Breaking The Stigma: Queens of Entertainment Part One

47 ABC – Big Heels. Big Wigs. Dramatic Makeup. And a whole lot of accessories. That’s just what you may see on the outside as you watch Drag Queens perform. But understanding what they do starts with understanding, just what drag is.

“Drag is another type of art. It’s taking theatre and costuming and fashion and makeup and putting it into this art form that you can do anything with,” said Dakota Whitlock, who performs in drag as Miss. Mann.

That art form can range from dancing or singing, to even comedy and hosting game shows. All in all, it’s a performance. But for those who do it, it holds a deeper meaning.

As they tell it getting into drag allows them to play a character. One that frees them and in a sense, gives them the confidence to do what they maybe wouldn’t do out of costume.

“I’m not the most talented singer in the world, but I’ve auditioned for American Idol in drag. I’ve auditioned for The Voice in drag and those are things as Dakota I would never do. Absolutely never dream about it,” Whitlock said.

But even then, for each person being in drag can mean something different. For Jeremy Bernstein, who grew up in Hebron, Md., in some ways, his character Magnolia Applebottom is almost his escape.

“Magnolia, my character for drag is who I wish I was in high school because it’s very loud and vocal and not afraid of anybody,” Bernstein said.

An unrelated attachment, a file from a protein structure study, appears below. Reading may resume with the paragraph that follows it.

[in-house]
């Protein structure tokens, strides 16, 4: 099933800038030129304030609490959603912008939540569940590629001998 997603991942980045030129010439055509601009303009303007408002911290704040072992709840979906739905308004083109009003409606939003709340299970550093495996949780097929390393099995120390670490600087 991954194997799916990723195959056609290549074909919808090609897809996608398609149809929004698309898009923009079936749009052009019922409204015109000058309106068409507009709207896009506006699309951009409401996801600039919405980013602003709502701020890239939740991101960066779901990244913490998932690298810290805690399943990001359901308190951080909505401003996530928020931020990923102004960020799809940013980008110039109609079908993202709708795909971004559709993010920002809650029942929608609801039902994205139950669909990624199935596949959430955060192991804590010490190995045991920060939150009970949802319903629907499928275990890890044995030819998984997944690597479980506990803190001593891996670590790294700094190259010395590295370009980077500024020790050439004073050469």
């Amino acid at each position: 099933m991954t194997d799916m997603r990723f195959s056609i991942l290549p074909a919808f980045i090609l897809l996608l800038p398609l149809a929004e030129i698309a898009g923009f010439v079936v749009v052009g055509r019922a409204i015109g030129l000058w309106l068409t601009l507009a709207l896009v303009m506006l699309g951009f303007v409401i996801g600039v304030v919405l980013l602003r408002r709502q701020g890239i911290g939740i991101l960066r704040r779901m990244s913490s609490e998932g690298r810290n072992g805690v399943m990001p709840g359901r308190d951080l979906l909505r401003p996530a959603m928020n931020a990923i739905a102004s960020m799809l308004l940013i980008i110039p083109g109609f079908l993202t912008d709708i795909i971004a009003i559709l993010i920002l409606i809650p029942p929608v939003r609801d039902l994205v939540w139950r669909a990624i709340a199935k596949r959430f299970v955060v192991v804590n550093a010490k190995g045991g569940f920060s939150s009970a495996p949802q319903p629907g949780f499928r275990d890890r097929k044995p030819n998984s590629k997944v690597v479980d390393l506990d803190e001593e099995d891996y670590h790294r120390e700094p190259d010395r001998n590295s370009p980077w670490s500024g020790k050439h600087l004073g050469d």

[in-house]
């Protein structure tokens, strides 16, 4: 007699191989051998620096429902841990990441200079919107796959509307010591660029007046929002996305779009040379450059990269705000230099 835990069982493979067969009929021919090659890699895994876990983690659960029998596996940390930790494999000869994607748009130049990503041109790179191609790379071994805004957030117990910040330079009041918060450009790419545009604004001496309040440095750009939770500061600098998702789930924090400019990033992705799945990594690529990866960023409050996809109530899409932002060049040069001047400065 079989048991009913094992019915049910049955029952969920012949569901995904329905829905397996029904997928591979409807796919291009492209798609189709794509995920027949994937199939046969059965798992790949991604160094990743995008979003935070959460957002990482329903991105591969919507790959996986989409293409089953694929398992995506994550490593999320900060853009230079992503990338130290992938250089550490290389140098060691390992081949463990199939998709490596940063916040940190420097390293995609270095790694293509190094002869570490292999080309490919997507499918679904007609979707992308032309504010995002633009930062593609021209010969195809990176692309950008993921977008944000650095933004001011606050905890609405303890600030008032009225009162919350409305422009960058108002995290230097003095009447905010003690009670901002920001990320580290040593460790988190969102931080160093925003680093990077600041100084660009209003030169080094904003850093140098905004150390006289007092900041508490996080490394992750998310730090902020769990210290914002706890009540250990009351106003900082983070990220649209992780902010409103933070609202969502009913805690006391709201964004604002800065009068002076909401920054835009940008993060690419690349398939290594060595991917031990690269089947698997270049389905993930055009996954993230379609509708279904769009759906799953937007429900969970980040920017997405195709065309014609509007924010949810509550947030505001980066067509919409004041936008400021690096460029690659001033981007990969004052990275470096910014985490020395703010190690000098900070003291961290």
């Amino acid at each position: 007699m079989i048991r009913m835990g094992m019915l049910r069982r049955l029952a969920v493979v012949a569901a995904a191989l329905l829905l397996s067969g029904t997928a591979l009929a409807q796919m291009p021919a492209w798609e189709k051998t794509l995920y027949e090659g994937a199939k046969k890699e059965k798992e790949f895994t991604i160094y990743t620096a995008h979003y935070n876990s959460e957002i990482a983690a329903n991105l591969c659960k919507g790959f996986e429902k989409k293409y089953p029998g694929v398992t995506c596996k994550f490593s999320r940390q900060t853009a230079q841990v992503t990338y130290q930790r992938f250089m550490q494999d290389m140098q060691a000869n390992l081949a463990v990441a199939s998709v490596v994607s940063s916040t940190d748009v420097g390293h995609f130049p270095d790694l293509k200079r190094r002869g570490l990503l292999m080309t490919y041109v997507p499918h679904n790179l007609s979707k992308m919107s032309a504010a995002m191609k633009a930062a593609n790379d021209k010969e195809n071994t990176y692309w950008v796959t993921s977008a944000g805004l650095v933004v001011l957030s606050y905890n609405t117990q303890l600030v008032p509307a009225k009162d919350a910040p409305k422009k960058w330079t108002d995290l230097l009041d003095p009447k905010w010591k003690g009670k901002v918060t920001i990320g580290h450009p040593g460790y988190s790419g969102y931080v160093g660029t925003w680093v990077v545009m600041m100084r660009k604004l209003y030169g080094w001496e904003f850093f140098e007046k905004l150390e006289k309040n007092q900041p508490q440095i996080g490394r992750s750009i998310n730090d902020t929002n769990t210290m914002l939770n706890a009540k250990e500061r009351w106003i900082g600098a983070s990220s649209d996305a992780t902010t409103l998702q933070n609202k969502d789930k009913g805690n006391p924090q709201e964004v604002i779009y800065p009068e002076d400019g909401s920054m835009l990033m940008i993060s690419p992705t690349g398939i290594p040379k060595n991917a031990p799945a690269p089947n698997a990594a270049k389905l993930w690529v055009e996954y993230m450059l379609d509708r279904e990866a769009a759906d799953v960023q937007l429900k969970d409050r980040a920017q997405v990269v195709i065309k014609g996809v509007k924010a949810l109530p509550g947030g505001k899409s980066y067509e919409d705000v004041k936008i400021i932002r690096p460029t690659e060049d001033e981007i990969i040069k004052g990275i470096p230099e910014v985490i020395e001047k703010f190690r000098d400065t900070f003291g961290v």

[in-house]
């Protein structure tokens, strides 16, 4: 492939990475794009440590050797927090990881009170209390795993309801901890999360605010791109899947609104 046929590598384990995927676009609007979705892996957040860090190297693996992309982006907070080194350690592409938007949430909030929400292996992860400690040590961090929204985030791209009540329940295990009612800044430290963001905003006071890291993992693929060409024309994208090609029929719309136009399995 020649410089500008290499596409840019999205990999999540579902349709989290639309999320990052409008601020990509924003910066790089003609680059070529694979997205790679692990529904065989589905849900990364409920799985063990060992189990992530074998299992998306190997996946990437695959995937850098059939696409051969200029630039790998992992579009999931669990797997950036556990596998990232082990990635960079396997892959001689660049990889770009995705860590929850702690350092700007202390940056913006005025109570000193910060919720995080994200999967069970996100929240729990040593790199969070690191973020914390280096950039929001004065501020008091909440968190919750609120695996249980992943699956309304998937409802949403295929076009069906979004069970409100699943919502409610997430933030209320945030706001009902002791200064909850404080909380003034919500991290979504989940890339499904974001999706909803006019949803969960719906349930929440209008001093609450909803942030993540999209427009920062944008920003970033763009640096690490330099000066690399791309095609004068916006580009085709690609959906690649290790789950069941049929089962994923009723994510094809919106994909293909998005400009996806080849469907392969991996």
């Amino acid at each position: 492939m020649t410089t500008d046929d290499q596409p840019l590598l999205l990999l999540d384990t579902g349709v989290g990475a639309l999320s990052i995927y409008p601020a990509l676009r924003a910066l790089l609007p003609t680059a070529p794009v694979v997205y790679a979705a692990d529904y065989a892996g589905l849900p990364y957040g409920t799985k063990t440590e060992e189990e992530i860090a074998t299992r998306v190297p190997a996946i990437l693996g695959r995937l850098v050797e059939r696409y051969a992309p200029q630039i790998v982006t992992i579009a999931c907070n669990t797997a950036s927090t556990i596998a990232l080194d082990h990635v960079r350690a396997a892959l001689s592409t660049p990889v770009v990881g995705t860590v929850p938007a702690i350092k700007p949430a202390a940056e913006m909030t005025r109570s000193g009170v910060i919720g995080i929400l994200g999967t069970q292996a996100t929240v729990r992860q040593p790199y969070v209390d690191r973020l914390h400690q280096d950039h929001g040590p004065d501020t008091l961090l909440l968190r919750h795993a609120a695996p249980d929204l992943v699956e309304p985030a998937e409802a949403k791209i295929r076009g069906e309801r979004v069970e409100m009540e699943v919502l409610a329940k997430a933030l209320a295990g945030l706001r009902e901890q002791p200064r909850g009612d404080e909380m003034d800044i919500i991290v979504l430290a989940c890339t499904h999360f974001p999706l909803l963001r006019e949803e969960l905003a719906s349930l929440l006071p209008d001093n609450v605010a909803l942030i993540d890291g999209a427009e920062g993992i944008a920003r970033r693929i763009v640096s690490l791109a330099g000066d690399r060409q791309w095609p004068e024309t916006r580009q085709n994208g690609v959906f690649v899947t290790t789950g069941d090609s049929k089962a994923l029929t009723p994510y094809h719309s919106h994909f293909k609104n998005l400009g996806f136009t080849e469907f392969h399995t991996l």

Bernstein, who was bullied in high school, and is still a quiet and reserved person, completely transforms on stage.

“I’m such an introvert and but Magnolia, again, is the queen of snark and eyelashes. She’s got a lot of comments, she’s got a lot of wit,” Bernstein said.

For Whitlock,  it allows him to work during the day and take the stage at night.

“Dakota’s the hairstylist that does his own thing and Miss. Mans’s the one that’s like ‘I want to be a star’,” said Whitlock. “That’s why I love drag because I can do all the things that I’ve always wanted to do, but then I can come home and remove it and I’m my normal self.”

Meanwhile, for Charles Bounds, who performs as Roxy Overbrook, it gives him the freedom to express whatever’s on his mind and share that with the audience.

“Whatever I’m performing, I am doing something to express how I feel about whatever that topic it is that I’m performing or whatever that song is,” Bounds said, “It’s just an expression of my feelings.”

The beautiful thing though, they say is that in sharing that expression. It allows them to also provide a release to those who come to watch. A place to let loose and laugh.

“You come to my show because you’ve had a bad day and you need me to make you laugh, that’s what my job is,” Whitlock said.

And the thing they stress is that anyone from any walk of life is welcome to come to watch.

“Drag and what we do isn’t just for gay people. There are so many people from all different walks of life who come through these doors and see us entertain. The majority of our audience at this point isn’t even gay,” Bounds said.

Because the best way to being to understand drag is by going to see it.

“Just come. come to one show. I promise you that you will have a completely different opinion than when you walked in the door,” Bounds said.

 

 

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